Quantitative and subjective behavioural aspects in the assessment of attention-deficit hyperactivity disorder (ADHD) in adults
2014 (English)In: Nordic Journal of Psychiatry, ISSN 0803-9488, E-ISSN 1502-4725, Vol. 68, no 1, 30-37 p.Article in journal (Refereed) Published
Background: Self-rating scales and cognitive tests are instruments used in the assessment of attention-deficit hyperactivity disorder (ADHD). However, few studies have examined the differential validity of these kinds of instruments in psychiatric samples. Aims: To examine the discriminative validity of two self-report scales (ADHD Self-Report Scale [ASRS v. 1.1], Current Symptom Scale [CSS]) and a continuous performance test with measures of motor activity (QBTest Plus). Methods: The interrelation between the instruments, and their abilities to differentiate between patients with an ADHD diagnosis and non-ADHD patients referred for psychiatric assessment were examined in a naturalistic sample of 61 adult patients. Results: The area under the receiver operating characteristic curve (AUC) for the dichotomized versions of the test variables in all tests ranged from 0.61 to 0.71. The ASRS and CSS exhibited sensitivity of 90.2% and 85.4%, and specificity of 35.0% and 40.0%, respectively. Variables from the QBTest Plus showed the opposite result for the variables QBImpulsivity and QBInattention, with sensitivity of 58.5% and 36.3% and specifi city of 80.0% and 100.0%. Sensitivity and specifi city of QBActivity were 68.3% and 65.0%, respectively. A stepwise discriminant function analysis showed that two variables from the QBTest Plus-QBInattention and QBActivity-accounted for 22.8% of the between-group variability, with the strongest predictor being QBInattention. The function yielded an overall correct classification of 72.1%. The classification correctly identified 87.8% of patients diagnosed with ADHD and 40.0% of non-ADHD patients. Conclusion: The discriminant validity of self-rating scales and the more objective measure of ADHD symptoms are poor and should be integrated generally with other sources of data.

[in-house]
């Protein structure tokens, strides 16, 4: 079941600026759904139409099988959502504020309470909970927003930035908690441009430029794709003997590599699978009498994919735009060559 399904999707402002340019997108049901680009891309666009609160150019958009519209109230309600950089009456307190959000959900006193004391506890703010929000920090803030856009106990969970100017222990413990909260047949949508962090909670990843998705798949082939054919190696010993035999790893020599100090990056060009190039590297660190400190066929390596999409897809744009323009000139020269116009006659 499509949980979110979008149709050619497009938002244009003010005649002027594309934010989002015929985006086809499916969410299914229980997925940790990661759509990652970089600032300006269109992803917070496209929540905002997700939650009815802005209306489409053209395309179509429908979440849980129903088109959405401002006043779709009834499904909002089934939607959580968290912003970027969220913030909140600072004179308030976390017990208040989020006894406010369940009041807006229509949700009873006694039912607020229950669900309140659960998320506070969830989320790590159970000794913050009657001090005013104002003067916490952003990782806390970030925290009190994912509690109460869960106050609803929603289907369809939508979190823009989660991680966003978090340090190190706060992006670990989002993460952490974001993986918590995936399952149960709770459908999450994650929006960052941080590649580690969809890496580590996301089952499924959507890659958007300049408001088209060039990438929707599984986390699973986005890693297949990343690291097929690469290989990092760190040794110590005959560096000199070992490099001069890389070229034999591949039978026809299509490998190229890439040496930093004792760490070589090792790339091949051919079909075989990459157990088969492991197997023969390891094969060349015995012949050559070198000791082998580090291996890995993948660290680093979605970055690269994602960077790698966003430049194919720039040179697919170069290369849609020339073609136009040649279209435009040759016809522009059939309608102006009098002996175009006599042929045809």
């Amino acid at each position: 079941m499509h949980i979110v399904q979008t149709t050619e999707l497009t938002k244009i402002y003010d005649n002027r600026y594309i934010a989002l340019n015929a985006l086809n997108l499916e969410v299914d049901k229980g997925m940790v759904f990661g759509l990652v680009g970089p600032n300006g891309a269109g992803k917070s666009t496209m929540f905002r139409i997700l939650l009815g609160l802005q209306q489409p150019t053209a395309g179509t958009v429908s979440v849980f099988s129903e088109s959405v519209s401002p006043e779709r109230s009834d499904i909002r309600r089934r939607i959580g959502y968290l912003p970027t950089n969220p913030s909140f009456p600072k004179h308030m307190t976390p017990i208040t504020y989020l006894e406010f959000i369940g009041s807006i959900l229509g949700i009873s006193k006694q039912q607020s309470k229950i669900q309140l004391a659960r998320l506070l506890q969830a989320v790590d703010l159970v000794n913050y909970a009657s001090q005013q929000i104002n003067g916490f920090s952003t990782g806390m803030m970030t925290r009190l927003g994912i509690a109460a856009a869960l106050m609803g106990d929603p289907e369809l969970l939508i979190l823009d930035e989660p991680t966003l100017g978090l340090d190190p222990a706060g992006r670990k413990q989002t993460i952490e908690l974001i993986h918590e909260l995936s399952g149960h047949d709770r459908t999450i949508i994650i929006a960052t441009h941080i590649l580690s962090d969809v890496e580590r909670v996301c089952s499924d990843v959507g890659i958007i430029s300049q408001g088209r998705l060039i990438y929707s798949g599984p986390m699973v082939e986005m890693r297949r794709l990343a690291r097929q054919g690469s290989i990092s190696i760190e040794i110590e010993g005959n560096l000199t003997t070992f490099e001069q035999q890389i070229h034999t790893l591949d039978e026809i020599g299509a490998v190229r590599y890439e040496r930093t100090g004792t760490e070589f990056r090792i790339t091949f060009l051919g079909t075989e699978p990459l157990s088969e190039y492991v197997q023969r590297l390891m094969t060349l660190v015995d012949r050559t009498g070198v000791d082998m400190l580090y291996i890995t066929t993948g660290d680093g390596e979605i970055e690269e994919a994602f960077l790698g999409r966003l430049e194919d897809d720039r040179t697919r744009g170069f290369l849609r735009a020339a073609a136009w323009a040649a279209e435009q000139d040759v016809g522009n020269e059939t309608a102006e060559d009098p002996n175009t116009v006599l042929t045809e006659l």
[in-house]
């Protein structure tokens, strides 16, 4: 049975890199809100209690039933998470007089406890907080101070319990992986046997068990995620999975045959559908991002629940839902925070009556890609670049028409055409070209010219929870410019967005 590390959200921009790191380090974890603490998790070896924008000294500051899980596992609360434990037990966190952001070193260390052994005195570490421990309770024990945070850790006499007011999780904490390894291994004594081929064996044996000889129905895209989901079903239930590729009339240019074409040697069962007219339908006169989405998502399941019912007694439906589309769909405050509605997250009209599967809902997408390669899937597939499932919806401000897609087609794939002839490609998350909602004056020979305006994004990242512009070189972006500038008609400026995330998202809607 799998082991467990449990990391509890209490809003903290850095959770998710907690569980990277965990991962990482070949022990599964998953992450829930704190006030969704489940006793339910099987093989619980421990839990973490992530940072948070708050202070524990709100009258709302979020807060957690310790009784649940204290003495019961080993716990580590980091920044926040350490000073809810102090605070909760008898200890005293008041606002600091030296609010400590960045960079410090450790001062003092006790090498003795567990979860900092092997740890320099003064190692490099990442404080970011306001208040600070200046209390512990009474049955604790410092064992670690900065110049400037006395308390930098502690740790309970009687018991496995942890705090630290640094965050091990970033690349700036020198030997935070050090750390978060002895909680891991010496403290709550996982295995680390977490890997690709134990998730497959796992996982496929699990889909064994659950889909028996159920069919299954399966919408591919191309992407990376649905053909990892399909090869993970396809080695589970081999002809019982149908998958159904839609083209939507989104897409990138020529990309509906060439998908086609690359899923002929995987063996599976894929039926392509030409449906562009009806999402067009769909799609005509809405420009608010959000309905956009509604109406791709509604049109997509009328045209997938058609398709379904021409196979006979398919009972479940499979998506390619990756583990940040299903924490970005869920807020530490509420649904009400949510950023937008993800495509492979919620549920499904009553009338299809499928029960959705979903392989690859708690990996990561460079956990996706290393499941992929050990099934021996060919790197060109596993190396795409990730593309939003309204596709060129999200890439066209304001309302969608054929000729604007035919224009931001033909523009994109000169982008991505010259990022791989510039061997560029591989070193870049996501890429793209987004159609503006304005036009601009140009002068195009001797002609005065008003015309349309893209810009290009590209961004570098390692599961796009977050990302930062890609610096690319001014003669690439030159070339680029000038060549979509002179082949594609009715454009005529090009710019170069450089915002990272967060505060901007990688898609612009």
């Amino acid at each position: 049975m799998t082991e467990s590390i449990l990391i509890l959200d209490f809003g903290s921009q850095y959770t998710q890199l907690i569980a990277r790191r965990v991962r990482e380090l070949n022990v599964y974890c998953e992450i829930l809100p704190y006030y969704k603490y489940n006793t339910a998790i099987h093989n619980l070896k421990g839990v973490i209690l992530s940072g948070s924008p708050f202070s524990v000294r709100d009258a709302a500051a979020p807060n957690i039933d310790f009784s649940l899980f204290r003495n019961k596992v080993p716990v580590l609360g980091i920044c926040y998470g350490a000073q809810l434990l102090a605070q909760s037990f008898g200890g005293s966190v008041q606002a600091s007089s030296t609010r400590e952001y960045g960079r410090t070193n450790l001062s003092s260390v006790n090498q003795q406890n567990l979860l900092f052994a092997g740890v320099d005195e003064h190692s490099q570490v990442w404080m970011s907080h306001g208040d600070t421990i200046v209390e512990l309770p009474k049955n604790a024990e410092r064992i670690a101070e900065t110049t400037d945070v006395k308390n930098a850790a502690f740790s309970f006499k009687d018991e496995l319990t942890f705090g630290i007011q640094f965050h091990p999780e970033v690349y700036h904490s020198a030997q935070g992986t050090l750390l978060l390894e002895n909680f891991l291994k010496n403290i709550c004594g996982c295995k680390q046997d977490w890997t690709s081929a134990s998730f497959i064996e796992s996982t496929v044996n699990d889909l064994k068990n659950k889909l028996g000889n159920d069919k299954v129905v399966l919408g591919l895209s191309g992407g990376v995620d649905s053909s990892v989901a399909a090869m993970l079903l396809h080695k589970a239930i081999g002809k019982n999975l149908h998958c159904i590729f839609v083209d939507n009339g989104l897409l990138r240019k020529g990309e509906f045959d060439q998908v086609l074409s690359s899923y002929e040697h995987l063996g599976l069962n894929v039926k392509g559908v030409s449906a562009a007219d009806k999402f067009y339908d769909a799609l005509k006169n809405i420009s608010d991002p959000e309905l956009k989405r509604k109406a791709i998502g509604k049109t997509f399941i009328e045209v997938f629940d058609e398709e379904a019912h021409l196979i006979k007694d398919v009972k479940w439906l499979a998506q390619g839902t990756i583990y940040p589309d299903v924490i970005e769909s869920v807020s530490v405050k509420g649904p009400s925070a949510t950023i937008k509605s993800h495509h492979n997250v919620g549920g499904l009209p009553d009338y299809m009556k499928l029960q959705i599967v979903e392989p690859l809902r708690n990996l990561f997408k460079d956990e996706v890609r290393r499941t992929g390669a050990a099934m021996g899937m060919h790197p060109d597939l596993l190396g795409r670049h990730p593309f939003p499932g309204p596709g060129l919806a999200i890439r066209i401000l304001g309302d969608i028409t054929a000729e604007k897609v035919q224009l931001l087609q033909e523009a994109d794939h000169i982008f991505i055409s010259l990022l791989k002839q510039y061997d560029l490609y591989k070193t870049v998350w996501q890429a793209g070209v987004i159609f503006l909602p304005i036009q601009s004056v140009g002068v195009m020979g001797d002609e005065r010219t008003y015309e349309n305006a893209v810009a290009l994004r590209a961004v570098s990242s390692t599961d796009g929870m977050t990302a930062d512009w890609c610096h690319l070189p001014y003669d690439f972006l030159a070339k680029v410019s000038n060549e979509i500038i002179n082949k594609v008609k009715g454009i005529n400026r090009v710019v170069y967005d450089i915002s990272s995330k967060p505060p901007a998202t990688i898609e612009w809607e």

Place, publisher, year, edition, pages
2014. Vol. 68, no 1, 30-37 p.
ADHD, Adult, QBTest Plus, ASRS, Current Symptoms Scale-Self-Report Form (CSS)
Medical and Health Sciences
IdentifiersURN: urn:nbn:se:uu:diva-223586DOI: 10.3109/08039488.2012.762940ISI: 000333039100005OAI: oai:DiVA.org:uu-223586DiVA: diva2:713797